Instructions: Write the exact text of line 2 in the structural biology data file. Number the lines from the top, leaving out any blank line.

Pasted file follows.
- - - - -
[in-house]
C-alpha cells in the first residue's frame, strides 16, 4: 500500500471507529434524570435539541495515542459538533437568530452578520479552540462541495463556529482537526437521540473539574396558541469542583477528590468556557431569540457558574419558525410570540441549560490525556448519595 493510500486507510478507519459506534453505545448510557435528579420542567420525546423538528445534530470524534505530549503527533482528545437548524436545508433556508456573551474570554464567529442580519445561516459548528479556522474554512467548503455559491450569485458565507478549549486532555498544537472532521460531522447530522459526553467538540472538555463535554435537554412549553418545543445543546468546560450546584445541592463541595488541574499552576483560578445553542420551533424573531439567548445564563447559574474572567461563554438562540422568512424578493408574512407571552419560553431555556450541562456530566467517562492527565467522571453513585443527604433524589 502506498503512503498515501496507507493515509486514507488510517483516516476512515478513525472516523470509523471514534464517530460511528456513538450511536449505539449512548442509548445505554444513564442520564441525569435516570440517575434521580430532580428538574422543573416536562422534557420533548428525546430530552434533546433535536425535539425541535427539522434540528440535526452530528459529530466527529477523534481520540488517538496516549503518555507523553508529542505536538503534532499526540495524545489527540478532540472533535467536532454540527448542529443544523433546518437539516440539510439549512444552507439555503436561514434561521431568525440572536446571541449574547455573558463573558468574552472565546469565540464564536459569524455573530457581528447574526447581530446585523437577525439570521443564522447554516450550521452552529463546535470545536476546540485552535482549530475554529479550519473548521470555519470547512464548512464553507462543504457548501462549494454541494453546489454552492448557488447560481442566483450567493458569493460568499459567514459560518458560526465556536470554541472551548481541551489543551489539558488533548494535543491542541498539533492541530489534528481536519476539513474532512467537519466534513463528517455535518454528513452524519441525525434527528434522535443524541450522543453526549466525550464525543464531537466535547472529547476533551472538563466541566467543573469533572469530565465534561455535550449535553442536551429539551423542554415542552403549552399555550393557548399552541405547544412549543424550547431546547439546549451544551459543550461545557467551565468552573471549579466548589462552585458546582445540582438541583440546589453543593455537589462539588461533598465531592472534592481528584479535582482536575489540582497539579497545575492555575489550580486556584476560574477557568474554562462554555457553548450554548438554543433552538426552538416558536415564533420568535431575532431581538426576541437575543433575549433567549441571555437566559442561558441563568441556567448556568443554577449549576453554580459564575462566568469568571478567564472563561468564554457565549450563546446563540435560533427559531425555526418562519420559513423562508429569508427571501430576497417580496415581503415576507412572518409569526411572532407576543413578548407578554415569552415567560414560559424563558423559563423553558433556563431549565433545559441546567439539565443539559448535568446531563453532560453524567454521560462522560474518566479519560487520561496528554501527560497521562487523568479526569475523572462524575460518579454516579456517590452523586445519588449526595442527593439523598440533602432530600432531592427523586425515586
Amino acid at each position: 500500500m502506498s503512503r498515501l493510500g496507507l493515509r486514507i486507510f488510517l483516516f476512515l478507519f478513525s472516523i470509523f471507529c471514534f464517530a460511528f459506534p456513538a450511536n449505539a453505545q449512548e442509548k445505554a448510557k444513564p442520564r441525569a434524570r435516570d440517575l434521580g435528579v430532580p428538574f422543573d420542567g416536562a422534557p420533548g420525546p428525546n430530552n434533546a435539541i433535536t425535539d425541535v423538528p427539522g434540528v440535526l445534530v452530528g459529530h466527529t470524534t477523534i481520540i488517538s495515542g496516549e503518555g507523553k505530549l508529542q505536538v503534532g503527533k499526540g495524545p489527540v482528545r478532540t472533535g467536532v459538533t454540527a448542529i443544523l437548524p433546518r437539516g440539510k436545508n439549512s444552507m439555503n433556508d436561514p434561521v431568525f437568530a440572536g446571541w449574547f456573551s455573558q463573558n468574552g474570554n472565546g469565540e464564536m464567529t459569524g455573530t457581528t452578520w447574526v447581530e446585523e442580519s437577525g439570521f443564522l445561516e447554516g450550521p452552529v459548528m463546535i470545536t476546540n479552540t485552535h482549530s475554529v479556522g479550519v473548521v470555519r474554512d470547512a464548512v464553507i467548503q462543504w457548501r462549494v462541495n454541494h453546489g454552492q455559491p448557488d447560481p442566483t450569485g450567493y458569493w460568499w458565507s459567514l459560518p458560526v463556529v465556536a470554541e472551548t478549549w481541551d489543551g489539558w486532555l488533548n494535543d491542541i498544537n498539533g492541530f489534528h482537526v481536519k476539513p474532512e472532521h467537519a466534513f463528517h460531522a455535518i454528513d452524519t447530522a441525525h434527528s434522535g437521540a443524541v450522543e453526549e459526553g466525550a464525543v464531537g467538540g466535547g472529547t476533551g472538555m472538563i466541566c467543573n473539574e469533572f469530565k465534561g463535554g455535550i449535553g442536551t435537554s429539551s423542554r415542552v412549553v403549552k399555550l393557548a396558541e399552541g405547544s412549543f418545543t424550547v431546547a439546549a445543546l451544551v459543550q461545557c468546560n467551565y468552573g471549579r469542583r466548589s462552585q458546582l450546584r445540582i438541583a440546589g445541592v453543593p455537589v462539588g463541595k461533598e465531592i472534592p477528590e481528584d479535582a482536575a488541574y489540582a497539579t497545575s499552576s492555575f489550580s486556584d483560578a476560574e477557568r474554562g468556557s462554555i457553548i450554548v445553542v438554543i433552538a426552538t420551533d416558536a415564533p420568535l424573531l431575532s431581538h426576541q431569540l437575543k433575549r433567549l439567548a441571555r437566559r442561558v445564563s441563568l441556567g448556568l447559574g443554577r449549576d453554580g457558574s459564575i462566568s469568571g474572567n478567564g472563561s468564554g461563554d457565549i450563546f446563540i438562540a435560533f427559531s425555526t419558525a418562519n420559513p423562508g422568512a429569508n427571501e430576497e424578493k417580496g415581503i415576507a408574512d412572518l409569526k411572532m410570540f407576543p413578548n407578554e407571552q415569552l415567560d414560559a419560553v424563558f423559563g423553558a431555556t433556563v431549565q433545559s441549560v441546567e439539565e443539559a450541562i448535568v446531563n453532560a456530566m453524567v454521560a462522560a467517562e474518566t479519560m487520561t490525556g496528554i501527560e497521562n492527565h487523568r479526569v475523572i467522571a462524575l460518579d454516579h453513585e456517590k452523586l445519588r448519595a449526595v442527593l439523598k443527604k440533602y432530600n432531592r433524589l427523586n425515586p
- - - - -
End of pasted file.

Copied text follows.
C-alpha cells in the first residue's frame, strides 16, 4: 500500500471507529434524570435539541495515542459538533437568530452578520479552540462541495463556529482537526437521540473539574396558541469542583477528590468556557431569540457558574419558525410570540441549560490525556448519595 493510500486507510478507519459506534453505545448510557435528579420542567420525546423538528445534530470524534505530549503527533482528545437548524436545508433556508456573551474570554464567529442580519445561516459548528479556522474554512467548503455559491450569485458565507478549549486532555498544537472532521460531522447530522459526553467538540472538555463535554435537554412549553418545543445543546468546560450546584445541592463541595488541574499552576483560578445553542420551533424573531439567548445564563447559574474572567461563554438562540422568512424578493408574512407571552419560553431555556450541562456530566467517562492527565467522571453513585443527604433524589 502506498503512503498515501496507507493515509486514507488510517483516516476512515478513525472516523470509523471514534464517530460511528456513538450511536449505539449512548442509548445505554444513564442520564441525569435516570440517575434521580430532580428538574422543573416536562422534557420533548428525546430530552434533546433535536425535539425541535427539522434540528440535526452530528459529530466527529477523534481520540488517538496516549503518555507523553508529542505536538503534532499526540495524545489527540478532540472533535467536532454540527448542529443544523433546518437539516440539510439549512444552507439555503436561514434561521431568525440572536446571541449574547455573558463573558468574552472565546469565540464564536459569524455573530457581528447574526447581530446585523437577525439570521443564522447554516450550521452552529463546535470545536476546540485552535482549530475554529479550519473548521470555519470547512464548512464553507462543504457548501462549494454541494453546489454552492448557488447560481442566483450567493458569493460568499459567514459560518458560526465556536470554541472551548481541551489543551489539558488533548494535543491542541498539533492541530489534528481536519476539513474532512467537519466534513463528517455535518454528513452524519441525525434527528434522535443524541450522543453526549466525550464525543464531537466535547472529547476533551472538563466541566467543573469533572469530565465534561455535550449535553442536551429539551423542554415542552403549552399555550393557548399552541405547544412549543424550547431546547439546549451544551459543550461545557467551565468552573471549579466548589462552585458546582445540582438541583440546589453543593455537589462539588461533598465531592472534592481528584479535582482536575489540582497539579497545575492555575489550580486556584476560574477557568474554562462554555457553548450554548438554543433552538426552538416558536415564533420568535431575532431581538426576541437575543433575549433567549441571555437566559442561558441563568441556567448556568443554577449549576453554580459564575462566568469568571478567564472563561468564554457565549450563546446563540435560533427559531425555526418562519420559513423562508429569508427571501430576497417580496415581503415576507412572518409569526411572532407576543413578548407578554415569552415567560414560559424563558423559563423553558433556563431549565433545559441546567439539565443539559448535568446531563453532560453524567454521560462522560474518566479519560487520561496528554501527560497521562487523568479526569475523572462524575460518579454516579456517590452523586445519588449526595442527593439523598440533602432530600432531592427523586425515586